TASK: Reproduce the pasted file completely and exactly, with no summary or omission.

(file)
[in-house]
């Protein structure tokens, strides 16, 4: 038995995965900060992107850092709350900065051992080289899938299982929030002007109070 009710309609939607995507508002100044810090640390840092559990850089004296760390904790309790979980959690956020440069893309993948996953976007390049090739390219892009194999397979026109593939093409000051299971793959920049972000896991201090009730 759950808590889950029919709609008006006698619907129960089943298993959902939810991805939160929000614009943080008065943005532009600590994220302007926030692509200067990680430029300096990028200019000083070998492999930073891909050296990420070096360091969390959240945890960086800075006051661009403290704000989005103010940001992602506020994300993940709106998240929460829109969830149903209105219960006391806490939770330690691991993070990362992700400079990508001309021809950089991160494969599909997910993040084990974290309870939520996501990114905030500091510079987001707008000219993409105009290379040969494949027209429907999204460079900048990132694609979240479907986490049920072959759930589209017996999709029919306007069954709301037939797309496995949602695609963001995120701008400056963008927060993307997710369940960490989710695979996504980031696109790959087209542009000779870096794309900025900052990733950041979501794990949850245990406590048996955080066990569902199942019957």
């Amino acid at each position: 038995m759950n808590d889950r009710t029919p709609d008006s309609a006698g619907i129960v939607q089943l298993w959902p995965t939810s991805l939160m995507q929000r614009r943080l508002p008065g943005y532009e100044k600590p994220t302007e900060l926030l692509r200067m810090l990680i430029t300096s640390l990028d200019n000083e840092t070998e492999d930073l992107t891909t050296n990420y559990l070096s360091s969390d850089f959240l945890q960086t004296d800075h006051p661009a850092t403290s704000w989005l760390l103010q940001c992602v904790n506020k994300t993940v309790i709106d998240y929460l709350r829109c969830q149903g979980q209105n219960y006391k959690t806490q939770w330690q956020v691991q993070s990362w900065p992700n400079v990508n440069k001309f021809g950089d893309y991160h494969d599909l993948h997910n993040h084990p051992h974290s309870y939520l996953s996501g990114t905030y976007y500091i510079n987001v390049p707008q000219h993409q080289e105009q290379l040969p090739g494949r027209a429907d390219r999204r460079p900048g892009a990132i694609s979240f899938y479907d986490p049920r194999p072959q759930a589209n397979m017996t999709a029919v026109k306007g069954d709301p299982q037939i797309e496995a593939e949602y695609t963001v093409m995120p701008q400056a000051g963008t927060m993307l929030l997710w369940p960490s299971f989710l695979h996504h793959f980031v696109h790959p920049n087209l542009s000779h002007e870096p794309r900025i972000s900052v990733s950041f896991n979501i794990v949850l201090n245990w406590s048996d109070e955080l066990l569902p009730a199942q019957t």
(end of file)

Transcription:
[in-house]
């Protein structure tokens, strides 16, 4: 038995995965900060992107850092709350900065051992080289899938299982929030002007109070 009710309609939607995507508002100044810090640390840092559990850089004296760390904790309790979980959690956020440069893309993948996953976007390049090739390219892009194999397979026109593939093409000051299971793959920049972000896991201090009730 759950808590889950029919709609008006006698619907129960089943298993959902939810991805939160929000614009943080008065943005532009600590994220302007926030692509200067990680430029300096990028200019000083070998492999930073891909050296990420070096360091969390959240945890960086800075006051661009403290704000989005103010940001992602506020994300993940709106998240929460829109969830149903209105219960006391806490939770330690691991993070990362992700400079990508001309021809950089991160494969599909997910993040084990974290309870939520996501990114905030500091510079987001707008000219993409105009290379040969494949027209429907999204460079900048990132694609979240479907986490049920072959759930589209017996999709029919306007069954709301037939797309496995949602695609963001995120701008400056963008927060993307997710369940960490989710695979996504980031696109790959087209542009000779870096794309900025900052990733950041979501794990949850245990406590048996955080066990569902199942019957």
């Amino acid at each position: 038995m759950n808590d889950r009710t029919p709609d008006s309609a006698g619907i129960v939607q089943l298993w959902p995965t939810s991805l939160m995507q929000r614009r943080l508002p008065g943005y532009e100044k600590p994220t302007e900060l926030l692509r200067m810090l990680i430029t300096s640390l990028d200019n000083e840092t070998e492999d930073l992107t891909t050296n990420y559990l070096s360091s969390d850089f959240l945890q960086t004296d800075h006051p661009a850092t403290s704000w989005l760390l103010q940001c992602v904790n506020k994300t993940v309790i709106d998240y929460l709350r829109c969830q149903g979980q209105n219960y006391k959690t806490q939770w330690q956020v691991q993070s990362w900065p992700n400079v990508n440069k001309f021809g950089d893309y991160h494969d599909l993948h997910n993040h084990p051992h974290s309870y939520l996953s996501g990114t905030y976007y500091i510079n987001v390049p707008q000219h993409q080289e105009q290379l040969p090739g494949r027209a429907d390219r999204r460079p900048g892009a990132i694609s979240f899938y479907d986490p049920r194999p072959q759930a589209n397979m017996t999709a029919v026109k306007g069954d709301p299982q037939i797309e496995a593939e949602y695609t963001v093409m995120p701008q400056a000051g963008t927060m993307l929030l997710w369940p960490s299971f989710l695979h996504h793959f980031v696109h790959p920049n087209l542009s000779h002007e870096p794309r900025i972000s900052v990733s950041f896991n979501i794990v949850l201090n245990w406590s048996d109070e955080l066990l569902p009730a199942q019957t």